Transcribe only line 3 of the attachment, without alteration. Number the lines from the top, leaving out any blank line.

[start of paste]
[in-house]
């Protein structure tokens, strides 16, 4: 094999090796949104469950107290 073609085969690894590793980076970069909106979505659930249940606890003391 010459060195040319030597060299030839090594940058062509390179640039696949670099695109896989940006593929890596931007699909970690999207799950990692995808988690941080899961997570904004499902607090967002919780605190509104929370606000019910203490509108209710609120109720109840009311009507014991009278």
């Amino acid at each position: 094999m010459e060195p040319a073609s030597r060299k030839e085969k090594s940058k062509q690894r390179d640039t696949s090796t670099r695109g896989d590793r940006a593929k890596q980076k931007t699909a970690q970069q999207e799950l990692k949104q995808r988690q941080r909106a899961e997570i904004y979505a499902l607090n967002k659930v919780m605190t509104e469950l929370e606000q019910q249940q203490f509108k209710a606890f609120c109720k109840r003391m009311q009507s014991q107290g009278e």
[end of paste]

């Amino acid at each position: 094999m010459e060195p040319a073609s030597r060299k030839e085969k090594s940058k062509q690894r390179d640039t696949s090796t670099r695109g896989d590793r940006a593929k890596q980076k931007t699909a970690q970069q999207e799950l990692k949104q995808r988690q941080r909106a899961e997570i904004y979505a499902l607090n967002k659930v919780m605190t509104e469950l929370e606000q019910q249940q203490f509108k209710a606890f609120c109720k109840r003391m009311q009507s014991q107290g009278e």